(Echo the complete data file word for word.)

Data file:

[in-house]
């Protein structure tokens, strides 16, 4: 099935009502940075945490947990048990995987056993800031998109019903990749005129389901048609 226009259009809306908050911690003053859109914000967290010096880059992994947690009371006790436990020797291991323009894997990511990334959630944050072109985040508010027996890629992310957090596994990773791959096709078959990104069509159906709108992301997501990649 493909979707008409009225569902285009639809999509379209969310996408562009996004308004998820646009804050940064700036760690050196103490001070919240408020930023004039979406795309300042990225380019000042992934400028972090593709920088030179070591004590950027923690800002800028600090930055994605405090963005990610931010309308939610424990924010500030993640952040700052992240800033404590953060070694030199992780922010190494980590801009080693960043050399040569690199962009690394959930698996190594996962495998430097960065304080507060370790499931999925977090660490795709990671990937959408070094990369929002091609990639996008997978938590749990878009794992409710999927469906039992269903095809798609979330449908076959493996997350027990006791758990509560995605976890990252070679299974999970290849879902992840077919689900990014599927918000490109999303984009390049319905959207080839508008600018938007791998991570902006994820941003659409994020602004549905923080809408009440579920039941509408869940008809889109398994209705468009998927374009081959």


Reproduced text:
[in-house]
């Protein structure tokens, strides 16, 4: 099935009502940075945490947990048990995987056993800031998109019903990749005129389901048609 226009259009809306908050911690003053859109914000967290010096880059992994947690009371006790436990020797291991323009894997990511990334959630944050072109985040508010027996890629992310957090596994990773791959096709078959990104069509159906709108992301997501990649 493909979707008409009225569902285009639809999509379209969310996408562009996004308004998820646009804050940064700036760690050196103490001070919240408020930023004039979406795309300042990225380019000042992934400028972090593709920088030179070591004590950027923690800002800028600090930055994605405090963005990610931010309308939610424990924010500030993640952040700052992240800033404590953060070694030199992780922010190494980590801009080693960043050399040569690199962009690394959930698996190594996962495998430097960065304080507060370790499931999925977090660490795709990671990937959408070094990369929002091609990639996008997978938590749990878009794992409710999927469906039992269903095809798609979330449908076959493996997350027990006791758990509560995605976890990252070679299974999970290849879902992840077919689900990014599927918000490109999303984009390049319905959207080839508008600018938007791998991570902006994820941003659409994020602004549905923080809408009440579920039941509408869940008809889109398994209705468009998927374009081959």